Bird Brains

Don’t call anyone a bird brain unless you are complimenting them. In the last couple decades, researchers worldwide have been discovering how amazing bird brains are. That should not be a surprise since feathered winged animals that fly have been evolving on earth for more than 150 million years, according to recent genetic analyses.

Neuroscientists Suzana Herculano-Houzel and Pavel Nemec recently published a paper entitled “Birds have Primate-like Numbers of Neurons in the Forebrain,” in which they write that the brains of birds are organized much like those of primates.

“We found that birds, especially songbirds and parrots, have surprisingly large neurons in their pallium: the part of the brain that corresponds to [our] cerebral cortex, which supports higher cognition functions such as planning for the future or finding patterns.”

To truly understand how intelligent birds are, researchers study how a species behaves in the wild, conduct experiments with captive birds, and compare what they see in the field with what they learn in the lab about a species’ genes and cells.

Some bird species seem to learn as little as possible to get along. Others are bird Einsteins. Most are in between. But relatively few of the more than 9000 species of birds worldwide have been studied in detail. And in much of the last century, even though people had been reporting anecdotally what appeared to be the intelligent actions of some birds such as crows and ravens, scientists had not begun any systematic studies of birds’ brains.

An American crow on a fence post

An American crow on a fence post (Photo by Joe McKenna on Flickr, Creative Commons license)

While some of us have watched parrots dance to music and New Caledonian crows solve problems on You Tube, many of our common birds are just as clever. American crows, for example, are adept at problem-solving. One researcher observed an American crow carrying water in a Frisbee to dampen its dried mash and another one using the end of a plastic slinky toy to scratch its head while it was perching.

According to research by John Marzluff in Washington State, American crows can recognize human faces, using the same parts of their brains to do this as we do. They plan ahead when they find and then leave a gift for a human who has been feeding them. In addition, they will delay gratification if they think they will be offered something better (usually food) at a later time.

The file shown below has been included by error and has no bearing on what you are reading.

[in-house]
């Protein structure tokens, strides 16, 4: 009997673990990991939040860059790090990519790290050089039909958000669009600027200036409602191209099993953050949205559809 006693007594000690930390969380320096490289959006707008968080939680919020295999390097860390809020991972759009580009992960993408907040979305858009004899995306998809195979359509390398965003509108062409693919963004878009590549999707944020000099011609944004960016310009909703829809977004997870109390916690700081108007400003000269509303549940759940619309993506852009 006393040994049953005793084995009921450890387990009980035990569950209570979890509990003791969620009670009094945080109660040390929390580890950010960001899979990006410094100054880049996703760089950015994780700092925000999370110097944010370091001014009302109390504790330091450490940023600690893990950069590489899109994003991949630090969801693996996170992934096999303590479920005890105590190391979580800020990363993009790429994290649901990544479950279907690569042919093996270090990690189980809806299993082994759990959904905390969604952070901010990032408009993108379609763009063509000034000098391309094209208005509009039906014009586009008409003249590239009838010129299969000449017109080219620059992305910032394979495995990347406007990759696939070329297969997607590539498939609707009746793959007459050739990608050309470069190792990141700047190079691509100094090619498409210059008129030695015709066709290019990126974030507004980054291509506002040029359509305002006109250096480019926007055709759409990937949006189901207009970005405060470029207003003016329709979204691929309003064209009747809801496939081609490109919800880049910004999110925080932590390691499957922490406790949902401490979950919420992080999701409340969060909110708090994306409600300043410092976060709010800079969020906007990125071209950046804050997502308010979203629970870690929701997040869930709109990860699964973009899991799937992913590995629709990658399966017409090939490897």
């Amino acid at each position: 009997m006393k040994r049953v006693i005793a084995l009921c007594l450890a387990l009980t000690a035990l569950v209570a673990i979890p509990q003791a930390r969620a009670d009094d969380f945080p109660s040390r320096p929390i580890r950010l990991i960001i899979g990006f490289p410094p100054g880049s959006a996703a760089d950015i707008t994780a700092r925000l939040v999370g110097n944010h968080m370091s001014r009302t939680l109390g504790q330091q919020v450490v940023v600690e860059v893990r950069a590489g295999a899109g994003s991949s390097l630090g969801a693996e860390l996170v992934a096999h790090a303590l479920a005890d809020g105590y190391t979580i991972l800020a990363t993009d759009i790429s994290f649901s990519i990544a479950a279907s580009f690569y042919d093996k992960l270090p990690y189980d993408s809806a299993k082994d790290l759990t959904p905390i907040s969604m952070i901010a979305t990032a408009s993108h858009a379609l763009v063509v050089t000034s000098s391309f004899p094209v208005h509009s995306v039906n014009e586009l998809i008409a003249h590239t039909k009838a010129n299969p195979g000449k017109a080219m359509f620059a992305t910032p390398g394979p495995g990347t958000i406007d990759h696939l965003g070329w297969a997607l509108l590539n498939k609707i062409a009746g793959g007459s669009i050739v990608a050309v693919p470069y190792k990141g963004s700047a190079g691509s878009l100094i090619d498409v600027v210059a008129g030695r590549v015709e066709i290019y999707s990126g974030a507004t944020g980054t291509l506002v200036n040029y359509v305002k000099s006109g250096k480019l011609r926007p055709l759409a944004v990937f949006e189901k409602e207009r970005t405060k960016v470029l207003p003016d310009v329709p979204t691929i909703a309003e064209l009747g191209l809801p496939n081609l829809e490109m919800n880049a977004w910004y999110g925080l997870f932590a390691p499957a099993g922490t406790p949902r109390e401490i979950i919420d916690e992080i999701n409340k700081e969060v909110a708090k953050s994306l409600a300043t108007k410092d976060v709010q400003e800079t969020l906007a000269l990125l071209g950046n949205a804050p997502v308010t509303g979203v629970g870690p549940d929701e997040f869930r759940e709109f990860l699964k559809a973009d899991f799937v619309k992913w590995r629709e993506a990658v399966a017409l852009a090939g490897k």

Common ravens are socially adept, remembering other ravens they were friendly with before they paired for life, recalling those special friends even after they have been separated for three years.

A blue jay with an acorn

A blue jay with an acorn (Photo by Jeff Hart on Flickr, Creative Commons license)

Still another member of the Corvid family, our blue jays, can accurately select fertile acorns 88% of the time and can count to five. They also mimic red-shouldered and red-tailed hawks. Blue jays often mimic the latter on our mountain and fool us. Some scientists hypothesize that they do this to trick other blue jays into thinking that there’s a raptor in the area and they need to leave, giving the blue jay imitating the red-tail time to harvest acorns without competition.

Another scientist noticed that a blue jay was smart enough to rub red ants on its body to get rid of the ants’ formic acid before eating them.

Because more than 80% of bird species are socially monogamous, staying with one partner for a season or even, in some cases, for life, they have developed “relationship intelligence,” which is an ability to understand what their partners want or need and respond in order to successfully breed and raise their young.

But apparently 90% of both sexes also sneak off to copulate with others without getting caught by their partners. This results in more healthy offspring.

In autumn, birds that store food for the winter, such as black-capped chickadees, grow new cells in their brain center (the hippocampus) which deals with spatial memory. This allows them to remember where they hid seeds months later.

A brown-headed cowbird female in Codorus State Park

A brown-headed cowbird female in Codorus State Park, near Hanover, Pennsylvania (Photo by Henry T. McLin on Flickr, Creative Commons license)

Brood parasites such as brown-headed cowbirds, especially the females, have large hippocampuses, because they are the ones that must lay their eggs in other species’ nests. They must find, remember, and revisit the nests they parasitize.

And invasive bird species, such as house sparrows and European starlings, have larger brains, are innovative, and have more flexible behavior because they must adapt to a foreign environment.